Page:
Michaela Fiasová

I started writing a critique of designers misusing terms “simplicity” and “minimalism” a while ago. I left the article unfinished. When I got back to it, I started to be skeptical about the whole concept. My opinion hasn’t changed, I still do think that designers are misusing those two words. But the more I think about it, the less important these labels seem. Because that’s what they are: mere labels. So let’s change the topic — and talk about performance instead — and improve user experience of your product.

Simple vs. Minimal

Simplicity is the opposite of complexity. When something is complex, it is difficult to understand. Complexity and simplicity are concerned with the number of features, how to interrogate these features are intertwined, and how these features are presented to the user.

Minimalism highlights the beauty of shape and form, removing any excess detail from the space. It is a form of design — more than just a superficial style. Its goal is to communicate the essence or essentials, to let the user experience purity and elegance. It does this by leaving away all forms of decoration (in that sense, minimalism is not ‘reductionist’ — it is ‘non-additionist’) and limiting itself to basic geometric shapes, honest materials, and clear surfaces.

When I think about a minimalist design the iPod Nano is (still) a good example of minimalist design. It uses basic geometric shapes (two rectangles and a circle) and apart from the Apple logo on the back, the body is free from decoration.

And then there’s the clickwheel. It combines multiple buttons into one and releases tons of features without ever having to lift your fingers once. Now is it ‘simple’ or ‘minimalist’? Neither. It is just very smart and elegant.

Performance of elegant products

How do you get from a point where: you have a task, that needs to be done — to finished task?

Let’s say you’re trying to make an online payment. You’re typing your card number into a simple form. But instead of manually switching from one input to another, the form is designed so when you fill in all the numbers from the front it automatically continues into next information needed.

Elegant? I think so.

The example I derived from is somewhat outdated. Nowadays it’s not just iPod Nano. The same design principle uses, for example, BeoPlay products or Apple’s magic mouse. And many more, online and offline tools like Flow or Dropbox’s paper. Even Medium — posting articles on Medium is real pleasure after each time I’m posting my articles on WordPress blog or Steemit.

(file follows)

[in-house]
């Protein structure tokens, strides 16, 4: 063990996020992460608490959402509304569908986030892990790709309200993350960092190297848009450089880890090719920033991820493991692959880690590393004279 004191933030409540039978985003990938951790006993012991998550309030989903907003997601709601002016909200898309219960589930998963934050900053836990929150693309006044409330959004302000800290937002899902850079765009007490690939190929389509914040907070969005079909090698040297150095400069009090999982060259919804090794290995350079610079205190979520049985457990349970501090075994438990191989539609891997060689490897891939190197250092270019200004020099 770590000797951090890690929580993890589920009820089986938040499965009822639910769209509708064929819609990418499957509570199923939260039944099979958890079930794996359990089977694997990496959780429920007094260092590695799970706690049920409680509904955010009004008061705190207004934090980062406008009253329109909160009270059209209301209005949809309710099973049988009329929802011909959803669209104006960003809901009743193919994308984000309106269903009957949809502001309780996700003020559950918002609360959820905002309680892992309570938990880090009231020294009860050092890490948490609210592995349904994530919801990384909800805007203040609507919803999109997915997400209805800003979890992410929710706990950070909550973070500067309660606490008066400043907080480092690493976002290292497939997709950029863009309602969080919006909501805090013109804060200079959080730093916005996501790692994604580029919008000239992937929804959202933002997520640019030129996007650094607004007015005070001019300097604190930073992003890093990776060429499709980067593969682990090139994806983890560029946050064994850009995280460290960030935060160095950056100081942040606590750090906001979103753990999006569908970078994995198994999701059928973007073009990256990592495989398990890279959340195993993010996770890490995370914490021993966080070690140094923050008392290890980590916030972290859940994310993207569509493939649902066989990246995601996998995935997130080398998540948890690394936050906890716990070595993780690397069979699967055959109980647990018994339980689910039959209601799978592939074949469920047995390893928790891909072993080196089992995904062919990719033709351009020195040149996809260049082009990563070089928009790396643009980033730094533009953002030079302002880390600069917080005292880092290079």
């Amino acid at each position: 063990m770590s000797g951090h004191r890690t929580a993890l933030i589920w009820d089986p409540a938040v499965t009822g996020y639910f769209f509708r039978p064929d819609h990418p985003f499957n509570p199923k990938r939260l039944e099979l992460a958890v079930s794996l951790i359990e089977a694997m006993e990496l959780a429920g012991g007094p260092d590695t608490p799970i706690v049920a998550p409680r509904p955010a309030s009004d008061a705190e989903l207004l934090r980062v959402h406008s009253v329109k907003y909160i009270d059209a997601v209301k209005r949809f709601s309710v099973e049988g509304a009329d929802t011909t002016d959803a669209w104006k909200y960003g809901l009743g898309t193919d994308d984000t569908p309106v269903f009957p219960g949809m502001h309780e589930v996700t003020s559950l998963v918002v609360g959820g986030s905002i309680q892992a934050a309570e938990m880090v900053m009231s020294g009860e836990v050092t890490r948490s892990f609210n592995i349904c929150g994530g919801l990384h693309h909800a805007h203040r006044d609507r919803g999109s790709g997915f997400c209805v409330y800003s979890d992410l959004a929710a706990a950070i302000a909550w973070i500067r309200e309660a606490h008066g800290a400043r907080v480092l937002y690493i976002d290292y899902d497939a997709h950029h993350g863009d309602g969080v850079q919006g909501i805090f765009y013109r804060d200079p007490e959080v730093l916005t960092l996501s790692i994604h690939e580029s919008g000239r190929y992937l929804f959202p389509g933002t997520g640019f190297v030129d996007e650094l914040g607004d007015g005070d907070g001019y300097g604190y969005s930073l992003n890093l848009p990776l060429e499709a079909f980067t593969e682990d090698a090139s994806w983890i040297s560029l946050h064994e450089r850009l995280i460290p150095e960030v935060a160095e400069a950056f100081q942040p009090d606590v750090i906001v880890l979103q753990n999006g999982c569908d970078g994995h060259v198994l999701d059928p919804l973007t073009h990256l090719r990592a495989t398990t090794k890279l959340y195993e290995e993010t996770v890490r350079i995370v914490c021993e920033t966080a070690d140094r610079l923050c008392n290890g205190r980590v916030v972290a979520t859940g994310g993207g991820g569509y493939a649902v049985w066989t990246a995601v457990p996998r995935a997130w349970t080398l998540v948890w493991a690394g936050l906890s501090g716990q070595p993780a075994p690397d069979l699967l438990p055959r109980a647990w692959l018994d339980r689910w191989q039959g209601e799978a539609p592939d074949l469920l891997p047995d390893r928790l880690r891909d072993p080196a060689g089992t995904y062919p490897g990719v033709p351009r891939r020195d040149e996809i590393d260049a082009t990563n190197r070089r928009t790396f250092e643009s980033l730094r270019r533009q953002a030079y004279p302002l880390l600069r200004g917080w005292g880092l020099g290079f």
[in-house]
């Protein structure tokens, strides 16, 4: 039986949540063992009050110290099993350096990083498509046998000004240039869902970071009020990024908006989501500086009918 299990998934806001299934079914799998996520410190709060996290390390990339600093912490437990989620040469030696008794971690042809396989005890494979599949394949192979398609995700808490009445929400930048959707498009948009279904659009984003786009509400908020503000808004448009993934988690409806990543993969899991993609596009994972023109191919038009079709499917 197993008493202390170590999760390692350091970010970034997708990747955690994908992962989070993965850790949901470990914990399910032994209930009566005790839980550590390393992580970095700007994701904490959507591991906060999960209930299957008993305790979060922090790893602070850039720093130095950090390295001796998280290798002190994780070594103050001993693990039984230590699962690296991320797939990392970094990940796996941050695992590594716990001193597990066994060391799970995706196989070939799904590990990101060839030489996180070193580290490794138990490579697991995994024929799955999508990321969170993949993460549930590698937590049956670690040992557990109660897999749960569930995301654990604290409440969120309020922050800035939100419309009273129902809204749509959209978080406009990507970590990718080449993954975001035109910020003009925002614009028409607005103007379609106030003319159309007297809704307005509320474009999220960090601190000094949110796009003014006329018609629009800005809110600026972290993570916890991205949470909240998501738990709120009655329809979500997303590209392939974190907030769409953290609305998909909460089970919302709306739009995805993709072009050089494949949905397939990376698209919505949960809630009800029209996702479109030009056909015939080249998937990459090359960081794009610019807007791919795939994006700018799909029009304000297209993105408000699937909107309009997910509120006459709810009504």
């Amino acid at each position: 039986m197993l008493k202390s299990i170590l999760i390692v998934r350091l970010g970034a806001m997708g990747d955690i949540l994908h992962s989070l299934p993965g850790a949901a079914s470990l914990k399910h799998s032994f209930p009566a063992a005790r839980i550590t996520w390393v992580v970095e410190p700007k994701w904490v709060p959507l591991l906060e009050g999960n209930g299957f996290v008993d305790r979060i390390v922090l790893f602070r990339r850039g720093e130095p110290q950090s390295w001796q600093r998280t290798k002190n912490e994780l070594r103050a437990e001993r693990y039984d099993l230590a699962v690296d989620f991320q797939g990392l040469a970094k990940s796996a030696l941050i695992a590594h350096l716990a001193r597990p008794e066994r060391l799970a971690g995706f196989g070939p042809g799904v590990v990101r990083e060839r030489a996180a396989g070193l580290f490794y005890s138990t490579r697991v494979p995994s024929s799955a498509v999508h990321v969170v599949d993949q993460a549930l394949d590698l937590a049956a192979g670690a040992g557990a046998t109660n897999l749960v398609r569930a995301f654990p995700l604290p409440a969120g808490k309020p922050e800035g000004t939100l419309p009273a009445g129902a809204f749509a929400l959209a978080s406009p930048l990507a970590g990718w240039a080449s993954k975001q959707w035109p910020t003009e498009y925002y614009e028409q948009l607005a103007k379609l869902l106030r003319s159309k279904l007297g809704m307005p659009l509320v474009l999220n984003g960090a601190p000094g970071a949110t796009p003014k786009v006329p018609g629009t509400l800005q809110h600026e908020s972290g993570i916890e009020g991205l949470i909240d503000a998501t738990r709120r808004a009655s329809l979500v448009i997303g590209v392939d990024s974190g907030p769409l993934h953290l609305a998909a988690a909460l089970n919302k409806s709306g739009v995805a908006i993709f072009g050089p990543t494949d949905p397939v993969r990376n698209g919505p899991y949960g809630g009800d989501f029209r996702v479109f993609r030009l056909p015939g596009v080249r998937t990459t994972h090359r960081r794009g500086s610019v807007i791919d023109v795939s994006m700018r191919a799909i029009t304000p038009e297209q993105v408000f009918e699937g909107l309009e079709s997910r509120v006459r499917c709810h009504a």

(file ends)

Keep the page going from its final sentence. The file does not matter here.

On each of those websites, I need to go through different simple tasks in order to accomplish the same results. But the experience is different.

It’s all about the process.

As designers, we’re creating complex, multilayered interactions which are all part of a huge compound process. Simplicity is a standard requirement for (almost) all interfaces. Yet, it’s still not easily achievable. On the other hand, elegance is often more achievable and appropriate than simplicity.

When we focus on developing elegant solutions, we focus on the performance. On the flow of the user from having a problem that needs to be solved to solution.

How to strive for elegant user experience solutions?

1. Be aware of oversimplifying your work

Looking for the perfect aesthetics, we’re compromising the usability of a product.

In our research phase, we might slip down to confirmation bias. What it means? Basically, instead of testing a hypothesis we tend to try and prove it through selecting data from our research which does just that. By following our own beliefs, we devalue the whole research.

Rather, we should want to find out what is really happening. And alter our product’s experience based on our findings.

2. Don’t create an environment without challenges

A challenge naturally triggers people. We need to feel like we have accomplished something.

Behavioral psychologist, Susan Weinschenk stated in her book that this kind of environment is non-engaging and doesn’t ensure the feeling of control. Which is crucial for human beings. People, generally, want to know what’s going on and that they’re in charge.

3. Design for trust

Keeping the important information exposed, having a constant feedback on what’s going on or paying extra attention to user actions that are irreversible — those are just a few of the fundamental principles that were still applied in the past. And they still do apply.

The future needs elegant solutions

The blockchain is relatively new technology to which almost everyone is new. While everyone is excited about the new powerful possibilities, designers are behind the scenes, strategizing how to humanize it. Its proper mass adoption will take time and dedicated efforts to translate it. And make it elegant for the users.

And it’s not only about Blockchain. Siri and other voice assistants are predicted to be our inseparable counterparts in the near future. Some companies are already bored by Alexa and Siri. What they see as the next big thing? Your gestures.

How should we design elegant solutions for these technologies and usecases?

That’s a question every user experience designer will have to solve. Minimalism for the sake of minimalism doesn’t make sense — it’s just a style. Nor does simplicity for the sake of simplicity makes sense. But to design something elegant, which often will be minimalist and simple, is a goal for which I always strive. And I think, you should strive too.